Jason Michael Milmont, the 20-year-old hacker who admitted creating the Nugache worm which created a sophisticated botnet which used peer-to-peer technology, has escaped a prison sentence after co-operating with the authorities.
Milmont from Cheyenne, Wyoming, was sentenced earlier this week to five years of supervised probation and a year in home confinement. That’s a lot lighter than the maximum penalty of five years in jail and a fine of $250,000 he faced before he made a plea agreement.
Of course, this is likely to be little comfort for his thousands of victims, who were comandeered into his botnet between March and September 2007, after visiting a bogus website which claimed to offer a free installation of the peer-to-peer file-sharing program Limewire, but really contained a copy of the Nugache malware.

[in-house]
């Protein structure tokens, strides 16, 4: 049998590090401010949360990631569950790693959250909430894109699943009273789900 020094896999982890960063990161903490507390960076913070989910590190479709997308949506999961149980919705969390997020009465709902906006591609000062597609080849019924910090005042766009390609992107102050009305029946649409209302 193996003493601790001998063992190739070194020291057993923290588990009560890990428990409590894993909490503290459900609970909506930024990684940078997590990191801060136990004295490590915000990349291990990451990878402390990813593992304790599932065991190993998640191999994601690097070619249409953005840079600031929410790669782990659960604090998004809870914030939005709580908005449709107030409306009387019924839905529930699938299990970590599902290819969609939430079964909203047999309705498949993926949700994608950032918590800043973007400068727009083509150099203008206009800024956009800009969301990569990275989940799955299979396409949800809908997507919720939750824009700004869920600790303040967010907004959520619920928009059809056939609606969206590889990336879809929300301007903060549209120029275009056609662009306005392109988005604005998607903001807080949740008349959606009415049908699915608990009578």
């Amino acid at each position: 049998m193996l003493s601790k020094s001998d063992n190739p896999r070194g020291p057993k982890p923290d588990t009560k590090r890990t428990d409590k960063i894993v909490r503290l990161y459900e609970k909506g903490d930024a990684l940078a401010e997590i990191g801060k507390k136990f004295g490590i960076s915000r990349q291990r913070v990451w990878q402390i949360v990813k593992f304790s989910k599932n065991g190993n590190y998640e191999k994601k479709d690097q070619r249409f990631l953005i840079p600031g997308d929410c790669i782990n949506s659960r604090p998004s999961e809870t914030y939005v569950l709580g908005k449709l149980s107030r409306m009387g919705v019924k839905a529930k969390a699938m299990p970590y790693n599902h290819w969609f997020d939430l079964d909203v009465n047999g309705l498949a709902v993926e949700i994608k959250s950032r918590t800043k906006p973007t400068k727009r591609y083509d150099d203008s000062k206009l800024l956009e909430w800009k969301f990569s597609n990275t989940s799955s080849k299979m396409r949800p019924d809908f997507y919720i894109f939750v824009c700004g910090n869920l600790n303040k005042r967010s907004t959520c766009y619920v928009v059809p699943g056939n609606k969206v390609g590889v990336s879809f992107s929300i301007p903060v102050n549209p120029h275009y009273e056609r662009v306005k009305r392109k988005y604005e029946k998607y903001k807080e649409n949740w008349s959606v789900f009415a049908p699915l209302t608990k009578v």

Milmont also took over compromised computers to send AOL instant messages to victims’ “buddies”, directing them to websites hosting malware. Using stolen bank account information, Milmont ordered goods that were sent to vacant addresses in the Cheyenne area.
Nugache was one of the first botnets to be controlled via P2P technology, making it harder to identify and shutdown the network’s controller. Since then we’ve seen many more botnets run in this way – where once it was possible to disable a botnet by taking down a single server, it can now feel like a Herculean task – cutting off one head only to find that another two have grown to take its place.